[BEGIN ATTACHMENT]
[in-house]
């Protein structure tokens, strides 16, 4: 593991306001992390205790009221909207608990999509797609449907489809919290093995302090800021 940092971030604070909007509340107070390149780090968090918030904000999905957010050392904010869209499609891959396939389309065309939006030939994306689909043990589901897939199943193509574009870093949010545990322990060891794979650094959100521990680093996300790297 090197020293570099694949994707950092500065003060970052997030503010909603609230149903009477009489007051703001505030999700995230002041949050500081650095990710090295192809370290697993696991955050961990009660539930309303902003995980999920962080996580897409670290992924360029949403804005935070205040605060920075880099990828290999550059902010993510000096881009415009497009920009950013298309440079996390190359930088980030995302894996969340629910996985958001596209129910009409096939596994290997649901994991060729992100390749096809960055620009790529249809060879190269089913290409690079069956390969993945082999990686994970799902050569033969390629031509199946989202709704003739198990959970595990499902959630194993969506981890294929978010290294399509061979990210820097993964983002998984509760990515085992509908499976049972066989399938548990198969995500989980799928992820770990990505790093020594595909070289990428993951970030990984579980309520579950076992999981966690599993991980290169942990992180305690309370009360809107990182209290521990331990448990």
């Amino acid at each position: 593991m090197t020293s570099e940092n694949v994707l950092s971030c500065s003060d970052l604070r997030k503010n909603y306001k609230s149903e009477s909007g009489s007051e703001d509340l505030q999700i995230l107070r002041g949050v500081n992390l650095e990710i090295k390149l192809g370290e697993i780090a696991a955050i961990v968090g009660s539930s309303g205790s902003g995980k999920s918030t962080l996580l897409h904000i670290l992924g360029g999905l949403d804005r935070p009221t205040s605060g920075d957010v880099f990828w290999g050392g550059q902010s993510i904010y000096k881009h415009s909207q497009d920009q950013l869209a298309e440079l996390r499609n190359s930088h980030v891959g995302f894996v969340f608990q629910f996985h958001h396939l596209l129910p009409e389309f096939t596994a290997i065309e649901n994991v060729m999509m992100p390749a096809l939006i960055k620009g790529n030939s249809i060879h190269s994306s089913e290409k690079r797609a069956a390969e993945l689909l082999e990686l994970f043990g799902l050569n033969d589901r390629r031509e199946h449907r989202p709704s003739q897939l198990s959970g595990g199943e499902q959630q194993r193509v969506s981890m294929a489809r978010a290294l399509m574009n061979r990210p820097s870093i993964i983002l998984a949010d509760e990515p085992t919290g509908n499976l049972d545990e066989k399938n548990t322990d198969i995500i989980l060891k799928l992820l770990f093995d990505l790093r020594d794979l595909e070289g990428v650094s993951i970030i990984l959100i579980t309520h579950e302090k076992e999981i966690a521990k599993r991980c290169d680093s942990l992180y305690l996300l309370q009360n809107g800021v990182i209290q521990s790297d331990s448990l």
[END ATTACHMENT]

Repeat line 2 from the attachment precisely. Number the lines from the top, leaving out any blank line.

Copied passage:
């Protein structure tokens, strides 16, 4: 593991306001992390205790009221909207608990999509797609449907489809919290093995302090800021 940092971030604070909007509340107070390149780090968090918030904000999905957010050392904010869209499609891959396939389309065309939006030939994306689909043990589901897939199943193509574009870093949010545990322990060891794979650094959100521990680093996300790297 090197020293570099694949994707950092500065003060970052997030503010909603609230149903009477009489007051703001505030999700995230002041949050500081650095990710090295192809370290697993696991955050961990009660539930309303902003995980999920962080996580897409670290992924360029949403804005935070205040605060920075880099990828290999550059902010993510000096881009415009497009920009950013298309440079996390190359930088980030995302894996969340629910996985958001596209129910009409096939596994290997649901994991060729992100390749096809960055620009790529249809060879190269089913290409690079069956390969993945082999990686994970799902050569033969390629031509199946989202709704003739198990959970595990499902959630194993969506981890294929978010290294399509061979990210820097993964983002998984509760990515085992509908499976049972066989399938548990198969995500989980799928992820770990990505790093020594595909070289990428993951970030990984579980309520579950076992999981966690599993991980290169942990992180305690309370009360809107990182209290521990331990448990």